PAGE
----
Cory writes: We have the first ever guest post on Paperback Rioter today! Cue riotous celebrations:
Hannah has very kindly offered to blog about the Labour leadership contest. Here’s her first post, about a leadership hustings:
After failing to appease Nick Clegg and secure a coalition with the Liberal Democrats, Gordon Brown stepped down. So since May, the Labour party has been without a permanent leader, and by extension, the country has been without a permanent leader of the opposition. Acting leader Harriet Harman has managed to put up a competent fight against David Cameron at PMQs, but Labour needs a strong, stable leader to present a coherent unified stance, and capitalise on the vulnerable position the coalition’s controversial policies has put itself in. In September Labour MPs, members and affiliates will install a new leader. They can choose from a shortlist of five, consisting of the Miliband brothers – David and Ed, close Brown ally Ed Balls, New Labour Loyalist Andy Burnham, and backbench rebel Diane Abbott. I must admit to initially feeling pessimistic that amongst the careerists and the light-weight New Labour clones could be found a leader of similar standing to the much-maligned Brown. Having seen the nominees stake their various policy tents across the Internet and mainstream media, I’m beginning to feel cautiously optimistic that this period of opposition will allow Labour to renew itself as a party worthy of Government.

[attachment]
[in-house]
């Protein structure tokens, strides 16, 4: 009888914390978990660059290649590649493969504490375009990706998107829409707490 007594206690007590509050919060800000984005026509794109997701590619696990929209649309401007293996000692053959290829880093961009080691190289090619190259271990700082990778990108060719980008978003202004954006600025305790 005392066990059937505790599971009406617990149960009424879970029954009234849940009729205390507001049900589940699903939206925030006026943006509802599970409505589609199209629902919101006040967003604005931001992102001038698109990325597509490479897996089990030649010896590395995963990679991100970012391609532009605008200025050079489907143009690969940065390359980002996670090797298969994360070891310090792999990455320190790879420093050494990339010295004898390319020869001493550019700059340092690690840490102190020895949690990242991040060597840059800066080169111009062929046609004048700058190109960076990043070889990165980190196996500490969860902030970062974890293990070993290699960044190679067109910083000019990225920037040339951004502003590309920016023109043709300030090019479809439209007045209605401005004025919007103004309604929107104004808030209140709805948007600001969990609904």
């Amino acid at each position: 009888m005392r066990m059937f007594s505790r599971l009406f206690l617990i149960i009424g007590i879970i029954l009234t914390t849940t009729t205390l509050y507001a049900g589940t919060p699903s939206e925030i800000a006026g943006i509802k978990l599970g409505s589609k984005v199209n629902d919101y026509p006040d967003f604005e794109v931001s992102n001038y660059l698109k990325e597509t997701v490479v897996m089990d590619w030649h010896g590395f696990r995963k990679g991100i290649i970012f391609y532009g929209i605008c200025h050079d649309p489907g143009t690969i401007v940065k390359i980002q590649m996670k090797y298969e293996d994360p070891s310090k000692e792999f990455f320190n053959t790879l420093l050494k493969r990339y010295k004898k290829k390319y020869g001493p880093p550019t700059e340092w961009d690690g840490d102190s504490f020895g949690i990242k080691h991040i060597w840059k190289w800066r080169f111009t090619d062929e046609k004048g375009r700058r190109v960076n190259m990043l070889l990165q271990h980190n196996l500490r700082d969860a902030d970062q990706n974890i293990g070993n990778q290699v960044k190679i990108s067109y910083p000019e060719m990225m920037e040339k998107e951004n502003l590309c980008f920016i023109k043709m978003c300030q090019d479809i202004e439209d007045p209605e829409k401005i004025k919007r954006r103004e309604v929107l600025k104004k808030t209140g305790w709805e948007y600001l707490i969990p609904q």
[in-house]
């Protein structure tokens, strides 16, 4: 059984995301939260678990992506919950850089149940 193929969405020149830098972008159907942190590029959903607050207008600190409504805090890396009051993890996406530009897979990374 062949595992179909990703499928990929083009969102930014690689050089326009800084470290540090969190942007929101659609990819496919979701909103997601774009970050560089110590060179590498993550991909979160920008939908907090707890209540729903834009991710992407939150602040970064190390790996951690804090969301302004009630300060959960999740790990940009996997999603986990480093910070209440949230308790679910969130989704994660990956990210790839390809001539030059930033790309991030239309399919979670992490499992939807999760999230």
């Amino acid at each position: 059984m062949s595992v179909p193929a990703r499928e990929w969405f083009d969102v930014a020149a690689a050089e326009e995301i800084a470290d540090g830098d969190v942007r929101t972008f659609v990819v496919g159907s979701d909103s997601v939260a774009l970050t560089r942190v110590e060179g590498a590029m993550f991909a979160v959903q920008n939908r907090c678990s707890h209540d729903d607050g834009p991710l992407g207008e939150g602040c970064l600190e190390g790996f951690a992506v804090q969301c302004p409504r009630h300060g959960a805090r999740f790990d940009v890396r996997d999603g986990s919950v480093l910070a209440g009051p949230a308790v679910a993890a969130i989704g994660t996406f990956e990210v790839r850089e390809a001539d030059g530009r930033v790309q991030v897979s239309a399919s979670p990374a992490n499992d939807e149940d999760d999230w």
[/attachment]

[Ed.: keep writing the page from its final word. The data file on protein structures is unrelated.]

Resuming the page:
Last week I got the opportunity to see the candidates speak in person at the Christian Socialist Movement hustings in London. It’s quite surreal to see people you’ve known for years as abstract figures of Government in flesh and blood. What’s even more surreal is, having acclimatised yourself to seeing them as ordinary mortals, to suddenly have them behave like politicians, and the Milibands, in particular were quintessential politicians.
David’s opening speech had obviously been perfectly calibrated (he thought) to the audience – he cited the Sermon on the Mount as his favourite example of the influence of Christianity on left-wing politics, and, while being upfront about his own atheism, was keen to assert his respect for religious communities – and was a study in perfectly measured, centrist inoffensiveness. His speech and mannerisms were startlingly reminiscent of Tony Blair, and much as he has tried to distance himself from the Prime Minister who first promoted him to ministerial office, it is obvious that he is the heir to this style of politics.
Ed, on the other hand, aggressively “orated”, in a way that made him look faintly preposterous (see this video for a sample of his speaking style, except where, in the video, he addresses the audience as “conference” he addressed us as “comrades” – in a perfect estuarine accent – I for one found it very hard to keep a straight face). However, he came into his own in the Q&A setting out what was obviously a very well thought through political strategy, reiterating his commitment to definitively centre-left policies on income equality, flexible working and the greater representation of women in government.